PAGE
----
The best phở have similar characteristics: Slippery but firm rice noodles. A hot, beefy broth laced with cloves, cinnamon and charred ginger. Fine meat that stands up to the broth. A wild forest of herbs and bean sprouts, served on the side. Surely at some point the law of entropy will prevail and L.A. will see more phở joints that focus less on bad puns and pale broths and more on simple, strong bowls of phở. Until -- or even if -- it gains a foothold in L.A. proper, these 10 places for phở will do.10. Phở Hoa:
There might not be any restaurant in Chinatown as sticky as Phở Hoa, a somewhat dark Vietnamese restaurant at the northern edge of Spring Street where cement meets courtyard before heading back out onto Alameda toward Homegirl Cafe. And yet, many a Vietnamese kid in Los Angeles has been to Phở Hoa at least once; it's almost as reliable as Phở 79, albeit a bit more one-dimensional. That said, it is one of the better bowls of phở this side of Alhambra. 818 N. Spring St., L.A.; (213) 485-0074.9. Nong Lá Café:
Upon first blush, Nong Lá's modern décor is reminiscent of other Vietnamese restaurants that try, to varying degree of success, to make the simple bowl of phở hip enough for the L.A. crowd. But the bún bò Huế on the menu here should tip you off that this isn't your hipster neighbor's Vietnamese fix. It is, rather, a very good answer -- finally! -- to the many laments about the dearth of solid Vietnamese options in L.A. proper. The broth in the phở (and in the bún bò Huế) may be a bit lighter than most in the SGV, and the phở đặc biệt doesn't include tendon, but these are minor quibbles. It's a clean broth that can be readily dressed up with the thick sauces lined up on the table like squeeze bottles of paint. And, hey, there is tripe. On this side of town, you could do far, far worse. 2055 Sawtelle Blvd., L.A.; (310) 268-1881.8. Good Girl Dinette:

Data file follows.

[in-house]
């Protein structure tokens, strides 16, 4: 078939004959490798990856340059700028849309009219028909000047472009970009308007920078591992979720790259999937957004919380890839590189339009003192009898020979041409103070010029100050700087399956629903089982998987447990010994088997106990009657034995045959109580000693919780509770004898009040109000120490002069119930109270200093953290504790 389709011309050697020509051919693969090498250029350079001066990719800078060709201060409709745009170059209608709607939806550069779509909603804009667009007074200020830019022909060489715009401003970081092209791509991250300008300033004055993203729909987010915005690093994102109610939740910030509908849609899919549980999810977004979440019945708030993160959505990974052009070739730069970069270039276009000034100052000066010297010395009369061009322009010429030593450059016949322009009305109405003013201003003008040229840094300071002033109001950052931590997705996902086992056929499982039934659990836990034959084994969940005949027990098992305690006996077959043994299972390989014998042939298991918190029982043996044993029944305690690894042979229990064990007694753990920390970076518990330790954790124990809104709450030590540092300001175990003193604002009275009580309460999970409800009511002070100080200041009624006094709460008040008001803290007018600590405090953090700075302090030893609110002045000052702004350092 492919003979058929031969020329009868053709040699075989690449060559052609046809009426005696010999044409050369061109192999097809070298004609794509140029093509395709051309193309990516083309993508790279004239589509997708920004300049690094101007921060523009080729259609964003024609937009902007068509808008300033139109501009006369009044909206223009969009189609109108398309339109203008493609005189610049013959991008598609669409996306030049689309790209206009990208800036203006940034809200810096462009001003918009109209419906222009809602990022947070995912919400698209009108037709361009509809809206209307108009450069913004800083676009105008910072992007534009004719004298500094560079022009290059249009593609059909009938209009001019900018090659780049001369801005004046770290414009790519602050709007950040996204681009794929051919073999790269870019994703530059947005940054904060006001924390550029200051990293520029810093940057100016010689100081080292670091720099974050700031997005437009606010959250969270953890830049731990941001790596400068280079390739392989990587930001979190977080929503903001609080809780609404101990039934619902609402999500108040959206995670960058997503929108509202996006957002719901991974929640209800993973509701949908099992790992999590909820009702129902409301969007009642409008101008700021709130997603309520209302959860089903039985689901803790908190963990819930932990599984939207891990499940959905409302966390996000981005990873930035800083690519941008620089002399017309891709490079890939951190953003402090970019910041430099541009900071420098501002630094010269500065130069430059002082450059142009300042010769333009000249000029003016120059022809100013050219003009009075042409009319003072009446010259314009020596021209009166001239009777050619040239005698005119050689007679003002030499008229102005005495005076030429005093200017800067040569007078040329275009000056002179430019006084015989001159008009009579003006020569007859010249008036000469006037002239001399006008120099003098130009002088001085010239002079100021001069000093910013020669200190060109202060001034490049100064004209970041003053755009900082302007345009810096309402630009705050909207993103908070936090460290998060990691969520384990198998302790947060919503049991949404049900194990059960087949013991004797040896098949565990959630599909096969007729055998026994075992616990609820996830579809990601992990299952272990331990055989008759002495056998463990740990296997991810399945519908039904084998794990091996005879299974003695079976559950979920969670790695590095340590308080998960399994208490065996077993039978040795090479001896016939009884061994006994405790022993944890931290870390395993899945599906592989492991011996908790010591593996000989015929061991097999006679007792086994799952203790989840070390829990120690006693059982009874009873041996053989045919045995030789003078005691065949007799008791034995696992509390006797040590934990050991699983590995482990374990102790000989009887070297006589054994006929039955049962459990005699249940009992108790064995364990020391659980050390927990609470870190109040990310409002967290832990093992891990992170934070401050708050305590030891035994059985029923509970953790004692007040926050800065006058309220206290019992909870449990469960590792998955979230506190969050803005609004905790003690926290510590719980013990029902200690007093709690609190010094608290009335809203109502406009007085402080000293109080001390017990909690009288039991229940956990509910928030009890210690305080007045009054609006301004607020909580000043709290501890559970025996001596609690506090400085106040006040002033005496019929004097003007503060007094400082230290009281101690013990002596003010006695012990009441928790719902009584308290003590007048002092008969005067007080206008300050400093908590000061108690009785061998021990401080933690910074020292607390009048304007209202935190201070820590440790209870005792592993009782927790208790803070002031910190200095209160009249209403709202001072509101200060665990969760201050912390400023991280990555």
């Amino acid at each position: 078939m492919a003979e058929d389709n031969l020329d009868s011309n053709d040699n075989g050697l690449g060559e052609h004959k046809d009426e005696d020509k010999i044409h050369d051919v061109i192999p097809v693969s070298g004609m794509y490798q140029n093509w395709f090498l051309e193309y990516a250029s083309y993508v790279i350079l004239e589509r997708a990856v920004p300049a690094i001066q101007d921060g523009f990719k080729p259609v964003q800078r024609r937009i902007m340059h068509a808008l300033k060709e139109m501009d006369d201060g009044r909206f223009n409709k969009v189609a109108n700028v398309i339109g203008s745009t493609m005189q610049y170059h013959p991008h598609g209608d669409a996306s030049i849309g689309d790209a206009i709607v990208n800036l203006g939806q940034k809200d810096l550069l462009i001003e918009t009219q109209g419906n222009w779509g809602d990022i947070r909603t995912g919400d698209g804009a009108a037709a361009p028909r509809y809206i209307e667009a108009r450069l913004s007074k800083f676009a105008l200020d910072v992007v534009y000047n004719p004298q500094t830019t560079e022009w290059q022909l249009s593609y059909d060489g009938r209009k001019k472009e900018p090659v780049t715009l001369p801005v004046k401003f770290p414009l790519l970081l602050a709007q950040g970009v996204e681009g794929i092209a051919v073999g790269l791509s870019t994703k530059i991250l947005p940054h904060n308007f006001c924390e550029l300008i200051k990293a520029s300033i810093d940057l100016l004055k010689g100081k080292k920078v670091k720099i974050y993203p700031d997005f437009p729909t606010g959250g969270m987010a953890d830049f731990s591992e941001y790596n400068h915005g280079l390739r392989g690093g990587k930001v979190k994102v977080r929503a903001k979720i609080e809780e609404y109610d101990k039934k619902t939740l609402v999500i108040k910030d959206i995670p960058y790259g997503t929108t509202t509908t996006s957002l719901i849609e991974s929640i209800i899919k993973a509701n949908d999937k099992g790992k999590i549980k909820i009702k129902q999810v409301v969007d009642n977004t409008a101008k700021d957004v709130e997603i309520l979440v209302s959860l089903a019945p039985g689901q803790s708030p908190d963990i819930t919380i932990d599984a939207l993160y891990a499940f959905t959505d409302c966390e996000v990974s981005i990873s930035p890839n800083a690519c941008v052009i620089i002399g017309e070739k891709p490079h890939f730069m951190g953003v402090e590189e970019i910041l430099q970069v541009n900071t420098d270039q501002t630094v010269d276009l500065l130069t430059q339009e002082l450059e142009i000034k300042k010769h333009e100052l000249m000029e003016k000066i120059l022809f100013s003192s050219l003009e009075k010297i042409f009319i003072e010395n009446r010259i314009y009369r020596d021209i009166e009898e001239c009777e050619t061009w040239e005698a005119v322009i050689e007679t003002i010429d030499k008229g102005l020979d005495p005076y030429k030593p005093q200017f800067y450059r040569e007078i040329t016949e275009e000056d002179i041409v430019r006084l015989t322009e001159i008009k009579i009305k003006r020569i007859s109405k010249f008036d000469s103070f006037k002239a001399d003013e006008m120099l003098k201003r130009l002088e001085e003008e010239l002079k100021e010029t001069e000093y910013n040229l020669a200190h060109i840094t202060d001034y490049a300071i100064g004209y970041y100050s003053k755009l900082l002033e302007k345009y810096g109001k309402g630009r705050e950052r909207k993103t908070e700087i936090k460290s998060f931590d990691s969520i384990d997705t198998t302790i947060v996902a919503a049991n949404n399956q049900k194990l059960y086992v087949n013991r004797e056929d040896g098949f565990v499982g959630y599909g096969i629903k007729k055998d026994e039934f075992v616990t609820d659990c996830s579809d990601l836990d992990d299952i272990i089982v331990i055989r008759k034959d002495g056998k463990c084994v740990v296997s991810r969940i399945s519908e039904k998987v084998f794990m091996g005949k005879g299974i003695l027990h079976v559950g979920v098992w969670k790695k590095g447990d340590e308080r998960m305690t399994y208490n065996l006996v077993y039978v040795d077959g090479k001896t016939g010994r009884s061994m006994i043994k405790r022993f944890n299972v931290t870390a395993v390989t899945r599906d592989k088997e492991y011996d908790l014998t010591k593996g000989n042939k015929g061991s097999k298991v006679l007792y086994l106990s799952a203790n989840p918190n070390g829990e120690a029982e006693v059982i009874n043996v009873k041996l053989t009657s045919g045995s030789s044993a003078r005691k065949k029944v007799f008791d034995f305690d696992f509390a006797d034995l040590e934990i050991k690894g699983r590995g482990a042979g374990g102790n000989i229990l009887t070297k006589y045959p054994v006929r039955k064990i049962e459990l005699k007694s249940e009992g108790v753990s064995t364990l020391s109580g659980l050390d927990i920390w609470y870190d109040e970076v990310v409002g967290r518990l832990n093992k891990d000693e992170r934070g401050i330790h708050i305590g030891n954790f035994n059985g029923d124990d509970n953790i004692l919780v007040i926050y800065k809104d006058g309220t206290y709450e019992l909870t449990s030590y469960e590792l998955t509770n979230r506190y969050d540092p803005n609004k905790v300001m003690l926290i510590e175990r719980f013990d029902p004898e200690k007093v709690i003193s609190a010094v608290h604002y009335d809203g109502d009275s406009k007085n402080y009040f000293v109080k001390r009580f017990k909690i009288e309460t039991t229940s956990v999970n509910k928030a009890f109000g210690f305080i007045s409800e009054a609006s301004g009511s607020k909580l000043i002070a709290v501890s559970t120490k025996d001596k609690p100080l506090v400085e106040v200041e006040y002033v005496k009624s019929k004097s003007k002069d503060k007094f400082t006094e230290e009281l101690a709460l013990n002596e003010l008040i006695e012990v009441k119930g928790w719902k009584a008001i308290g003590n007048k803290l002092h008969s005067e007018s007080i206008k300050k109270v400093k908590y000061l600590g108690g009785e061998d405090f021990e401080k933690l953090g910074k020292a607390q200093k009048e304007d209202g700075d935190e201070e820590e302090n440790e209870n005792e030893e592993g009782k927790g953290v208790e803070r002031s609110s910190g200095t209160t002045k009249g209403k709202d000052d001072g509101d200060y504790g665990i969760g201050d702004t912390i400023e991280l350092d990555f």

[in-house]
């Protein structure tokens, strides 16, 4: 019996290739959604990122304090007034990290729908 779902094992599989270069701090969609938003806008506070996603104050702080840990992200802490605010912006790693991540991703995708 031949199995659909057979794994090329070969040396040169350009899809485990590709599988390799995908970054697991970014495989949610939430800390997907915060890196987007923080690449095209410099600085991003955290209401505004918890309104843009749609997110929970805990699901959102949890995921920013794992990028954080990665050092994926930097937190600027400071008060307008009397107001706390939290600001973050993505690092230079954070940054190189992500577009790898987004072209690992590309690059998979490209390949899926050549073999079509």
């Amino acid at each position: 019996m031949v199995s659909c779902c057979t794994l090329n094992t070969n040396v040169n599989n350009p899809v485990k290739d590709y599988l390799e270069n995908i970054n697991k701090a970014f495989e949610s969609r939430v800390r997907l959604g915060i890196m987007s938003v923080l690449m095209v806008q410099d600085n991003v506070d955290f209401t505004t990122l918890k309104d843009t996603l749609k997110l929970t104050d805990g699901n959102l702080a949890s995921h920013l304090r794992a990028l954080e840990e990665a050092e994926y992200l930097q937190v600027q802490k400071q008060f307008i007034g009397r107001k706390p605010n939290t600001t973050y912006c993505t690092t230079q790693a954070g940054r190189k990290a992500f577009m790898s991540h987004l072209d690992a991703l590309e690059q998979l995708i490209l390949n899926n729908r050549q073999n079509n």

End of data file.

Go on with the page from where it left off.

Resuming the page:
Diep Tran's Highland Park invention is a Vietnamese joint mashed up with a modern-day diner, which makes the homey, humble bowl of phở an oddly perfect dish to be served between these exposed brick walls. The soup here comes in two stripes, one for those on the perpetual hunt for a decent bowl of phở ga (chicken phở) and one for those who like the idea of phở but for the meat. That vegetarian phở is particularly strong, well ahead of other attempts to make a vegetarian version of this traditionally beefy soup. Both are especially restorative on days when you feel under the weather. And where else can you have delicious french fries as a side to your phở? 110 N. Avenue 56, Highland Park; (323) 257-8980.
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